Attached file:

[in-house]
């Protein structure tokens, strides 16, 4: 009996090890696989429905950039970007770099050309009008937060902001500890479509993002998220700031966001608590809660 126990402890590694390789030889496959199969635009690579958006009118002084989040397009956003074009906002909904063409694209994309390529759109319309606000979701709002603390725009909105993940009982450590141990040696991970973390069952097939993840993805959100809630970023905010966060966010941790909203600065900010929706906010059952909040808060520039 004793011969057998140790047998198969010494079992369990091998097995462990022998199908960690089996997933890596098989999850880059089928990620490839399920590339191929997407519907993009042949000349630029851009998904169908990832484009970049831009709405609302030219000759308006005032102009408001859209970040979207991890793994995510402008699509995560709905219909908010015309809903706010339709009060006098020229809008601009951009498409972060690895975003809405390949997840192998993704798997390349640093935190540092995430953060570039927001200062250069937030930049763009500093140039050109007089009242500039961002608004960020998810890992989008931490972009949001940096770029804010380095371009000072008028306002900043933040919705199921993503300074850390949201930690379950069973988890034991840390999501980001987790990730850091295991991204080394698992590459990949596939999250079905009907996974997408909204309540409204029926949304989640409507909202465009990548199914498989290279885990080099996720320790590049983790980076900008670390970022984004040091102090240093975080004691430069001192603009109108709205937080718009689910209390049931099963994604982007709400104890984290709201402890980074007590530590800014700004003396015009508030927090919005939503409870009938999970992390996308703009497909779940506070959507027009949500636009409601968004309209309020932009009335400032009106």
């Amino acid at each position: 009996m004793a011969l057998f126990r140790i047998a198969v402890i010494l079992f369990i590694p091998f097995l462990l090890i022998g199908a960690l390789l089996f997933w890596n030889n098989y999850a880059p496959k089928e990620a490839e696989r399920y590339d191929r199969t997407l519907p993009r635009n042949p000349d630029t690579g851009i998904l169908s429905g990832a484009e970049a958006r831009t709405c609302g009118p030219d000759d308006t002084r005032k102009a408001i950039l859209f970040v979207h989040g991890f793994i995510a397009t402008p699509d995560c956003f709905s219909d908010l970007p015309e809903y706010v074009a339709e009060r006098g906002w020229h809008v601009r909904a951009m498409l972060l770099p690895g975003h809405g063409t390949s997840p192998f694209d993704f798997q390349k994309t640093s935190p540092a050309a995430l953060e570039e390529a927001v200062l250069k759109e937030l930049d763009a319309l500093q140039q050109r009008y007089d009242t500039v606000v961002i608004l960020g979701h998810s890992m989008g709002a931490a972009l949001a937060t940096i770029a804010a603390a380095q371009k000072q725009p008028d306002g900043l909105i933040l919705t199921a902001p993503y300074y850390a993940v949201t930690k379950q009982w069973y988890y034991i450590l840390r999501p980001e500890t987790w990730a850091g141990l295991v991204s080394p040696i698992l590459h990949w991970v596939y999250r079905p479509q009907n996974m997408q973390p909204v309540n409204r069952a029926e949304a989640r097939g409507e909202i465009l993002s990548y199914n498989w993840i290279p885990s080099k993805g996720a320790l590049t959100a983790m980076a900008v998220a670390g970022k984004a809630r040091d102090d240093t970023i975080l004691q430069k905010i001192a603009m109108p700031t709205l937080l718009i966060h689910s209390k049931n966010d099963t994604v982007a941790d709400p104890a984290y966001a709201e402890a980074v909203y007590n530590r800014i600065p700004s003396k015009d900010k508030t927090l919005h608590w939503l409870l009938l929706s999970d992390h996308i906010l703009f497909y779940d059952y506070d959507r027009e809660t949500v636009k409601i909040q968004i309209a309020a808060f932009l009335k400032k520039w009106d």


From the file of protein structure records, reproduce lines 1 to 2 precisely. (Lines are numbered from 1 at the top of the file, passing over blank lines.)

[in-house]
């Protein structure tokens, strides 16, 4: 009996090890696989429905950039970007770099050309009008937060902001500890479509993002998220700031966001608590809660 126990402890590694390789030889496959199969635009690579958006009118002084989040397009956003074009906002909904063409694209994309390529759109319309606000979701709002603390725009909105993940009982450590141990040696991970973390069952097939993840993805959100809630970023905010966060966010941790909203600065900010929706906010059952909040808060520039 004793011969057998140790047998198969010494079992369990091998097995462990022998199908960690089996997933890596098989999850880059089928990620490839399920590339191929997407519907993009042949000349630029851009998904169908990832484009970049831009709405609302030219000759308006005032102009408001859209970040979207991890793994995510402008699509995560709905219909908010015309809903706010339709009060006098020229809008601009951009498409972060690895975003809405390949997840192998993704798997390349640093935190540092995430953060570039927001200062250069937030930049763009500093140039050109007089009242500039961002608004960020998810890992989008931490972009949001940096770029804010380095371009000072008028306002900043933040919705199921993503300074850390949201930690379950069973988890034991840390999501980001987790990730850091295991991204080394698992590459990949596939999250079905009907996974997408909204309540409204029926949304989640409507909202465009990548199914498989290279885990080099996720320790590049983790980076900008670390970022984004040091102090240093975080004691430069001192603009109108709205937080718009689910209390049931099963994604982007709400104890984290709201402890980074007590530590800014700004003396015009508030927090919005939503409870009938999970992390996308703009497909779940506070959507027009949500636009409601968004309209309020932009009335400032009106």